The summer before I entered High School,  I read a book that changed the way I thought about the world. It was called Three Cups of Tea. If you haven’t read it, the autobiography relates the story of Greg Mortenson, a mountaineer who lost his way down from climbing K2 in Pakistan. Near dead, he was saved by the hospitality of a village that he stumbled into. Once nursed back to health, he promised to return to the village and build a school. He went back to the US and raised the funds to build not one, but fifty-five schools!

Mortenson’s parents were missionaries in Tanzania, and the beginning of the book describes his struggles to place himself in American culture. When I read the book, I had just returned to Japan after my missionary parents’ one-year furlough in Canada, and was working through some of the same issues. The story inspired me, shaping my passions and bringing me closer to where I am today.

It was not for years that I found out about the scandal around the book. Beyond the oversimplification and misportrayal Northern Pakistanis, the book contains egregious factual errors. Greg Mortenson had not been kidnapped by the Taliban, and the number of schools build is not as many as Mortensen claims. Finally, the donations given to his organisation were not used as altruistically as they should have been.

But by the time I found this out, the damage was done, and an idealistic eighth grader started dreaming of a life spent building schools and bridges for vulnerable kids. Today, reading through the controversies and allegations fired back and forth is wearisome and disheartening, and raises some hard questions:

“Am I just in this to play the hero?”
“Can built schools justify financial mismanagement?”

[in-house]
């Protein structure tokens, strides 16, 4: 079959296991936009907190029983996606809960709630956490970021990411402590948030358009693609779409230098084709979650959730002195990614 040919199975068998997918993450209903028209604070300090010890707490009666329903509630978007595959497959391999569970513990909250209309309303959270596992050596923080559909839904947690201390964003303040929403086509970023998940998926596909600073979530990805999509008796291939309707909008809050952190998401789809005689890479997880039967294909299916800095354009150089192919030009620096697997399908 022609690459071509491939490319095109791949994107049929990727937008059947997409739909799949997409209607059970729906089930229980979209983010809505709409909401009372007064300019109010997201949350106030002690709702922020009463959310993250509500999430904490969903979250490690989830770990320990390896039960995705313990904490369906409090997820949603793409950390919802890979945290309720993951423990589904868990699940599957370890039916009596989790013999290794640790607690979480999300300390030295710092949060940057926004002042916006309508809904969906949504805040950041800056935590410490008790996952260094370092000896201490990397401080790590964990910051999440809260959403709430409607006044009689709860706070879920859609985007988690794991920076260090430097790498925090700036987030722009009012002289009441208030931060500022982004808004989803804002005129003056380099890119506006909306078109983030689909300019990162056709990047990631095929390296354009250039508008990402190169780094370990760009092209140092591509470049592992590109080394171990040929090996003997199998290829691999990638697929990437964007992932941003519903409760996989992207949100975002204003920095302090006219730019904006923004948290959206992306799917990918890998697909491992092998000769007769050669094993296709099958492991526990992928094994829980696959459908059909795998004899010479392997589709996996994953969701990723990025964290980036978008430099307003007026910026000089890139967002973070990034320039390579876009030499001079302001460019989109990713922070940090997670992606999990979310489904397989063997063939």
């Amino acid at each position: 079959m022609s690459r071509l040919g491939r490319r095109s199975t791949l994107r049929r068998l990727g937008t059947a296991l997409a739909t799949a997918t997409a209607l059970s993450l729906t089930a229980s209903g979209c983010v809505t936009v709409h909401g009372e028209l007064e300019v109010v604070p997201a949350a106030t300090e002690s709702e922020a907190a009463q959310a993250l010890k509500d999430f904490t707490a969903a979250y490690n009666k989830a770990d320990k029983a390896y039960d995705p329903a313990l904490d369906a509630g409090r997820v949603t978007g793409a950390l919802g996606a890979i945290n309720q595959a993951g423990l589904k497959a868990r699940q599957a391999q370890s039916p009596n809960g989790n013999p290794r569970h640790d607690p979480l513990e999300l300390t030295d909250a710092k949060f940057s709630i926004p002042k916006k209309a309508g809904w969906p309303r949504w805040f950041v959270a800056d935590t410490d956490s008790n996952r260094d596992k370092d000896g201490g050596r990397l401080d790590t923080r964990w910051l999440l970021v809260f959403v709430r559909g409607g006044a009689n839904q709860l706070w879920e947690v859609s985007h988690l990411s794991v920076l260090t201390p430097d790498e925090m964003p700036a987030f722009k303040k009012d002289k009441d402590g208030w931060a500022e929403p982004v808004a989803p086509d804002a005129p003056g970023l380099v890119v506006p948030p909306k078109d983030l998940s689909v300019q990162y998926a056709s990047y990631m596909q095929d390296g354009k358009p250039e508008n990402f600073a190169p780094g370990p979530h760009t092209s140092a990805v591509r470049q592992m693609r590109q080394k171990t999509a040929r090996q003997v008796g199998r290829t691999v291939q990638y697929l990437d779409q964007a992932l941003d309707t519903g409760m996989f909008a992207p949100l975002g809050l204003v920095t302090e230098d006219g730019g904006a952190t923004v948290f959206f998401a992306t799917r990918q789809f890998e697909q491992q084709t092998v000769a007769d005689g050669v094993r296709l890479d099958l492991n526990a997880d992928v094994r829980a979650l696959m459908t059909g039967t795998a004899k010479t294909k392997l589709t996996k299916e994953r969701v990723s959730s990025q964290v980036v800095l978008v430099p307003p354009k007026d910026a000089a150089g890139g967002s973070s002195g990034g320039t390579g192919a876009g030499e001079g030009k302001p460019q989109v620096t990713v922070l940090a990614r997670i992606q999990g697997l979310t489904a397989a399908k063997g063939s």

“Where can I find hope when even the good guys turn out to be villains?”

These are the exact type of questions that Eugene Cho demands that we ask of ourselves in his book Overrated. The book posits the question: “Are we more in love with the idea of changing the world than actually changing it?

Cho argues that we live in a world where ideas trend, instead of taking root; social justice makes it to the top of Upworthy, but fails to make the transition into lasting change. Cho argues that our culture has a chronic shortage of tenacity: the blood, sweat, and tears that it takes to get an idea off the ground. He writes:

“I believe we should be about the marathon and not about instant gratification. We don’t need one hit wonders; we need steady and faithful engagement. People who are faithful. People who are tenacious. People who don’t give up.”

This brings me back to some of my core beliefs. I talk about development as being characterized by big, messy problems,  forgetting all the time that I am a big messy problem myself, full of self-centered desires. But I also believe that Jesus loves each an every person, not giving up on us despite their failures. Seeing the tenacity of Jesus’ love for me inspires me to face a broken down world, and knowing that he is with me gives me the courage to enact change. This is the story that will transform lives.

So I will keep dreaming, not as a hero, but as a human with a scandalous story.


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